And then there’s the rain that everyone fears, the Unstoppable Rain. Water is such a gentle element that sometimes we need a reminder that it can also be deadly, ferocious, and terrifying. Five days of flooding left us and most of our neighbors stranded in the RV park when our tiny creek over flowed it’s banks and took out the bridge. In this shot, the flood waters. From this angle, the creek is generally not visible.

Til next time ~Chin up buttercup, Spring’s here ~JP

Sunday Stills — The Rose that Blooms

Red Rose in Pahrump, Nevada — on the way to Death Valley 62 miles west of Las Vegas — deep desert.

For Sunday Stills our monthly color challenge for February is *insert drum roll* Rosy Red.

Of all the beauties in life
none are quite so grand
as the rose that bloom
in the desert sands

 

 

Speaking of unlikely rosy reds — this Claret Cup cactus definitely catches the eye. These buds open to resemble a wine glass filled with …. yep claret.

 

For some exotic rosy reds, how about these Ti plants from the Dole Plantation Gardens, Oahu Hawaii

 

For a little more exotic goodness how about these red beauties. Actually, I prefer them in their roasted form. Yep those are “coffee cherries” the fruit from which coffee beans come to make that magical potion known throughout the civilized world as COFFEE. Yes, I’m a bit of an enthusiast. This tour through the Kauai Coffee Plantation came with free, unlimited tastings of their many, many, many varietals and flavors. Superhubs blames this excusion for my new found love of “flavored” coffees, says it has corrupted my pallet. Hey, you can’t say I’ve had too much coffee, you don’t know me that well, maybe I LIKE twitching! OK, maybe a decaf macchiato, with a few chocolate covered peaberries (mutant coffee bean).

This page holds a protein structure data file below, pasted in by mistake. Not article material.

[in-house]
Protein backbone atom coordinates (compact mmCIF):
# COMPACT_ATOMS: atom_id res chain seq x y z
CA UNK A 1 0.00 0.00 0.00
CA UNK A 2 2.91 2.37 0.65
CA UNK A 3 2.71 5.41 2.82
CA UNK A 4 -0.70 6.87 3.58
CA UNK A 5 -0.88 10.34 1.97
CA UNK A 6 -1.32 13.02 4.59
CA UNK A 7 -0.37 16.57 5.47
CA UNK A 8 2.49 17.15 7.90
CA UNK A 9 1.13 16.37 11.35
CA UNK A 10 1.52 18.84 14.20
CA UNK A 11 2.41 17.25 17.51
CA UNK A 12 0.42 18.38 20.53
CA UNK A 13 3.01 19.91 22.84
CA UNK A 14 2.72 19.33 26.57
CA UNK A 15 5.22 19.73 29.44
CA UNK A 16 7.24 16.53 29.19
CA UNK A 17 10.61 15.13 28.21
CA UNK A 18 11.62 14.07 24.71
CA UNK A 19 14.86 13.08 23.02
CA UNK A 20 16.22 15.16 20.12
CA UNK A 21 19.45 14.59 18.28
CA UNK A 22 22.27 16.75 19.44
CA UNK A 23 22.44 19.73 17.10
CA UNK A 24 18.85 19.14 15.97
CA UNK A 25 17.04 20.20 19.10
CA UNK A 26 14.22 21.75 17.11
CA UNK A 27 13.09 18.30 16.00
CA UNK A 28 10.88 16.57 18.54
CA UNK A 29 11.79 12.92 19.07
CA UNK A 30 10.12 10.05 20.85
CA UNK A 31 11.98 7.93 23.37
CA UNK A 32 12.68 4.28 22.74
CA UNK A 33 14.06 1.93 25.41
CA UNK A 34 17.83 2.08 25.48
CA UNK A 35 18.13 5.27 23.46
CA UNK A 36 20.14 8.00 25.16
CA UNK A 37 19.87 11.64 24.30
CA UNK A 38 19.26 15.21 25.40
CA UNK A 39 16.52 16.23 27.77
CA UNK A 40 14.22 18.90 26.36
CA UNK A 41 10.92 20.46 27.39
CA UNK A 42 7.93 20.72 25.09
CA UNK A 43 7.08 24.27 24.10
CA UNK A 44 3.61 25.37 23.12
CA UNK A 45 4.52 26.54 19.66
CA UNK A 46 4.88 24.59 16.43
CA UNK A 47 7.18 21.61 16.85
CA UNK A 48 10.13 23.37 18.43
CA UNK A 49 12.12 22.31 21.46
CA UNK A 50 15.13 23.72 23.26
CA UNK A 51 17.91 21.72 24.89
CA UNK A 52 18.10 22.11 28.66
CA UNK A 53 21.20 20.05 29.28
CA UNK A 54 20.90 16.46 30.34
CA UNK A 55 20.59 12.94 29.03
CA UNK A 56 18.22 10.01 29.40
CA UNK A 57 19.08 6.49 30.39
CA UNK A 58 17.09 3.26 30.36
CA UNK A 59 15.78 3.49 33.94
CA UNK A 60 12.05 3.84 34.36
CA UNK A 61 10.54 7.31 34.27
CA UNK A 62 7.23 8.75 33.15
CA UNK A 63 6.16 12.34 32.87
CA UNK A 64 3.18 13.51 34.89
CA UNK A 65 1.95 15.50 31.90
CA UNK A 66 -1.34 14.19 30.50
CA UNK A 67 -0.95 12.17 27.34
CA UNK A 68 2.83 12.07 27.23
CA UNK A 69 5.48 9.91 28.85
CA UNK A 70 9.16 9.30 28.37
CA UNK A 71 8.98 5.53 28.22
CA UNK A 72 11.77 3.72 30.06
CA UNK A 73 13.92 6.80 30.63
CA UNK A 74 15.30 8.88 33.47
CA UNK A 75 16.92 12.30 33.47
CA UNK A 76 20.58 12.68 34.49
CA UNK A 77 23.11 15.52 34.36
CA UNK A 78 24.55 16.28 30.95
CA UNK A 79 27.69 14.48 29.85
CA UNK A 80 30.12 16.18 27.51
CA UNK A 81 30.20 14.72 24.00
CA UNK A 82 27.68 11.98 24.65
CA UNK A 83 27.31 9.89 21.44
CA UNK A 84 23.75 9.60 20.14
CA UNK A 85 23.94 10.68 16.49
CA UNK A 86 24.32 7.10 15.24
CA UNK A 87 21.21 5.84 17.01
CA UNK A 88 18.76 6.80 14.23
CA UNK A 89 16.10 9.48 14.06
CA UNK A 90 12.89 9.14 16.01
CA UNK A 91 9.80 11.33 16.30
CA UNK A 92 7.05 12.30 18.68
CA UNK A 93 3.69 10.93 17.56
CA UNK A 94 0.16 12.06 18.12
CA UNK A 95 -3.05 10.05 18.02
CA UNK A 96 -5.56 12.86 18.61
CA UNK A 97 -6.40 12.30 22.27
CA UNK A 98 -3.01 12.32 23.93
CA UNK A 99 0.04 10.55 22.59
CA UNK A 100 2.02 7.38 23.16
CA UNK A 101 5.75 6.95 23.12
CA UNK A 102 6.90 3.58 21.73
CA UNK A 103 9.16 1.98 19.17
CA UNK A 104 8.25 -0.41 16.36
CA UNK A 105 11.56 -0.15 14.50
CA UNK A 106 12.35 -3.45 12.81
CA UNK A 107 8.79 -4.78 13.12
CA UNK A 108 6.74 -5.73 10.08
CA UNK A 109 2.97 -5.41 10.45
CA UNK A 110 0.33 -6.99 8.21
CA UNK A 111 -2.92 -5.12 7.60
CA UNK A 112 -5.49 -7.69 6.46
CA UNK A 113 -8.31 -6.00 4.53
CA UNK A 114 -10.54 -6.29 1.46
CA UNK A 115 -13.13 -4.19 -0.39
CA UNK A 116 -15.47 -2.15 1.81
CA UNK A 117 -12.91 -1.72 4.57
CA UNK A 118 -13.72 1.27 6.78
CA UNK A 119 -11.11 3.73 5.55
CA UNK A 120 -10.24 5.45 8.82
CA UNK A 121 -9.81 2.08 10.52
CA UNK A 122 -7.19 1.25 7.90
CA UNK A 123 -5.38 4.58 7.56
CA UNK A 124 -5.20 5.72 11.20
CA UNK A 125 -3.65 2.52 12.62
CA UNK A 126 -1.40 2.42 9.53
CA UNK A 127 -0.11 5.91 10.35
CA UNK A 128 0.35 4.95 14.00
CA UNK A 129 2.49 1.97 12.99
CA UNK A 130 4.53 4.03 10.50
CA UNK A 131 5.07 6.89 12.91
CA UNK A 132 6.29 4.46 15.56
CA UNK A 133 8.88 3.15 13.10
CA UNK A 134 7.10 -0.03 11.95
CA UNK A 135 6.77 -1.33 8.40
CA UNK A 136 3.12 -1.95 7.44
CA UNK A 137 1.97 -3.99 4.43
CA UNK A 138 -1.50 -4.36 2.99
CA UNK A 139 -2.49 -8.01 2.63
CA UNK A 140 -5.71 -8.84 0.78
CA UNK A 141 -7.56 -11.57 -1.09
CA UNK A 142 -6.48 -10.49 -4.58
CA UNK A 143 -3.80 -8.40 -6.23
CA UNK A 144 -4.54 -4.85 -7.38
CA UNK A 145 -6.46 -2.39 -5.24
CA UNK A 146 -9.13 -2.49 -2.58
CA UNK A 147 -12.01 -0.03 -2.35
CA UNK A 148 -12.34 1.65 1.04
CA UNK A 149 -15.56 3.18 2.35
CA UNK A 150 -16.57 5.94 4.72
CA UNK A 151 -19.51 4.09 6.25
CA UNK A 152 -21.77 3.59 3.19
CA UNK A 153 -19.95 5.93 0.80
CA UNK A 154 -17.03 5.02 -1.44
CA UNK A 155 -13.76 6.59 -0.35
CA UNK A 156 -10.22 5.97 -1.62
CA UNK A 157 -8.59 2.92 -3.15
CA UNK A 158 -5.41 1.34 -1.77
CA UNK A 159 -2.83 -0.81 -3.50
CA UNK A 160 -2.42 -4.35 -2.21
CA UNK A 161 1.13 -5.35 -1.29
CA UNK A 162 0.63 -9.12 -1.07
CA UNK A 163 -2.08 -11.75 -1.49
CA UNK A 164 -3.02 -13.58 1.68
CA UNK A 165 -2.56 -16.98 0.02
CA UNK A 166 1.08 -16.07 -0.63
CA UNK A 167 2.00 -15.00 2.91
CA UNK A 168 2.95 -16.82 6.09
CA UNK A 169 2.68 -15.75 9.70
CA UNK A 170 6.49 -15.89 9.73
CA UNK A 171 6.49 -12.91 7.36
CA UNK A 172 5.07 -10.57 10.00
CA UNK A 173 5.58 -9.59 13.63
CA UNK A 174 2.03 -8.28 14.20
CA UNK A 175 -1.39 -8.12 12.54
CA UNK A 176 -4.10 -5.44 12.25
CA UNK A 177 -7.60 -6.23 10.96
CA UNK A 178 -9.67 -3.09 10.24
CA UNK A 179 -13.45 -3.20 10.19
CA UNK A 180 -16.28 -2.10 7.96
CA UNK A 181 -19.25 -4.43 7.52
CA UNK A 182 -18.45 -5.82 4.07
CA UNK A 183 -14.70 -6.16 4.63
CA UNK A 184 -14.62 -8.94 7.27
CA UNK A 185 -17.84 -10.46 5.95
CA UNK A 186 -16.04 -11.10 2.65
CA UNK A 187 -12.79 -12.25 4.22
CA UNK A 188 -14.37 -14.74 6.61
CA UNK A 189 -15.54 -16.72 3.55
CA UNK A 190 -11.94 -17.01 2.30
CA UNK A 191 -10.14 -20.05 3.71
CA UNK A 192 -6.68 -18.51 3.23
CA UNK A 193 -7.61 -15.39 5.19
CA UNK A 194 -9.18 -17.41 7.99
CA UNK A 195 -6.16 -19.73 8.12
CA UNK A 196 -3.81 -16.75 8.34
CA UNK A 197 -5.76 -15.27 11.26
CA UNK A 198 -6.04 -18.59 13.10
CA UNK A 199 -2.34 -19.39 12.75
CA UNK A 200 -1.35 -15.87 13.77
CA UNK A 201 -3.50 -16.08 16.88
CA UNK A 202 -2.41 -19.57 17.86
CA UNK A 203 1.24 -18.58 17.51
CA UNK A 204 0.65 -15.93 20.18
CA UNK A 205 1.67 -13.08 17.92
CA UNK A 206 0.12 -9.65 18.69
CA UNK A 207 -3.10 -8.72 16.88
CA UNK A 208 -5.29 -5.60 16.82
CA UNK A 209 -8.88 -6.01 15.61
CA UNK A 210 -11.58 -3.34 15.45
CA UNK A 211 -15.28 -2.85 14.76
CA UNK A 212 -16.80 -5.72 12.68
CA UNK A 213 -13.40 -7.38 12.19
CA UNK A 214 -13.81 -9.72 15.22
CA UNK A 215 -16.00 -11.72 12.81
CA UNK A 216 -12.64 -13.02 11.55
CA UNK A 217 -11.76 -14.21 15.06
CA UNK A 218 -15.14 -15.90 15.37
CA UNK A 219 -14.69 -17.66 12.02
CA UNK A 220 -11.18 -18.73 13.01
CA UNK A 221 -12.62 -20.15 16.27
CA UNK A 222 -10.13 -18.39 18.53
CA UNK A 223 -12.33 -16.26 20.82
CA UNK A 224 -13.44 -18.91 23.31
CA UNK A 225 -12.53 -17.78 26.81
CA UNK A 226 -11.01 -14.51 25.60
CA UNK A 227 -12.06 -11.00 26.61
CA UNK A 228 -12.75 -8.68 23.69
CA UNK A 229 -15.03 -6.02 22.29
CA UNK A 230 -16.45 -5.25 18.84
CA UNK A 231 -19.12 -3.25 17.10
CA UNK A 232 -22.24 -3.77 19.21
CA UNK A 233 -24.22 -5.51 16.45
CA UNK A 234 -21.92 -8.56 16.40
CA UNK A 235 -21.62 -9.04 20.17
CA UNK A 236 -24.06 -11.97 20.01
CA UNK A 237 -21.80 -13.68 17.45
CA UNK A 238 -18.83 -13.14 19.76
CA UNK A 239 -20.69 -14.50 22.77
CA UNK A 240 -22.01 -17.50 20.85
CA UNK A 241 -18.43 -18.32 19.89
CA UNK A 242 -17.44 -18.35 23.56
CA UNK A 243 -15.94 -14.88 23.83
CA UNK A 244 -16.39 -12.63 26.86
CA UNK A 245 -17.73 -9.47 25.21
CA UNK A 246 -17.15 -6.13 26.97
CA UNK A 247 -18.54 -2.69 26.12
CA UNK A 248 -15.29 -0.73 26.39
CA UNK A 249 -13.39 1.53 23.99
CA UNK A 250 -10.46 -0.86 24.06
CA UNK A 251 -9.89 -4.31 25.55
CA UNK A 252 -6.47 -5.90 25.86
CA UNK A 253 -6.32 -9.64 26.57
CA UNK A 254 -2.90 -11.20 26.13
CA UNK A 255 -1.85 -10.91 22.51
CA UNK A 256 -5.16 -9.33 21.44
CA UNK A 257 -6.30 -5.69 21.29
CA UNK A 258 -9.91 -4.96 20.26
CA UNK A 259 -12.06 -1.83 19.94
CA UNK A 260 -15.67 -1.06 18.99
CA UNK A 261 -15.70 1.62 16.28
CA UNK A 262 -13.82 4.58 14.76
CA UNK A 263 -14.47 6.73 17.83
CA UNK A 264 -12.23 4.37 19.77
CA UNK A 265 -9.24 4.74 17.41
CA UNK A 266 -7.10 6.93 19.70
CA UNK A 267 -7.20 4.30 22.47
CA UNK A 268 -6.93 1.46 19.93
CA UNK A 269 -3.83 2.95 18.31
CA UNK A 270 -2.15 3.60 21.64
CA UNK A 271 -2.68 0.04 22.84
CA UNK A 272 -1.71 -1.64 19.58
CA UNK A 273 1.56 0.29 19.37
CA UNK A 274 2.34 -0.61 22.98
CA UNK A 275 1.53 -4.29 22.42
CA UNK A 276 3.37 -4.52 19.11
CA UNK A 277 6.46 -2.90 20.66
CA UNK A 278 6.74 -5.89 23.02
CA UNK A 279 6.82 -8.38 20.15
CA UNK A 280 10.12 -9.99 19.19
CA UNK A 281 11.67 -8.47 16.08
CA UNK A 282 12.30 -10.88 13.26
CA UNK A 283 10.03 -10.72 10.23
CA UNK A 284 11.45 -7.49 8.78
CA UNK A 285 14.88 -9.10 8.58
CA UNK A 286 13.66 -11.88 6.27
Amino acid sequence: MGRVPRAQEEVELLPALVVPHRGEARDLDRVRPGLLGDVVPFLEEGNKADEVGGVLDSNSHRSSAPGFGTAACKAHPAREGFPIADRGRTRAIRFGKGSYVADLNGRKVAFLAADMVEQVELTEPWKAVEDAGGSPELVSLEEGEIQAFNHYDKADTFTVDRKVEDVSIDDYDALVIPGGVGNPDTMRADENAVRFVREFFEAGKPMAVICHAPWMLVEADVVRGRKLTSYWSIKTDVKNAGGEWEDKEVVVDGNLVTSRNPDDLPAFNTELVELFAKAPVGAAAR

A bit more exotic rosy red flamboyance, this adult macaw, flying wild and free …. well sort of, in Pahrump, Nevada. He, his mate and a smaller mated pair are frequently seen out and about in the desert where they are part of a cage free sanctuary.

And finally because no post about Red would be complete without mention of my beloved Zion, this huge beauty from Kolob Canyons (aka the backside of Zion) this beloved and (so far as I can tell) un-named behemoth is viewed here from Taylor Creek Trail.

 

Til next time ~Stay wild moon child ~JP

Sunday Stills — Temps Have Fallen

For Sunday Stills — Fallen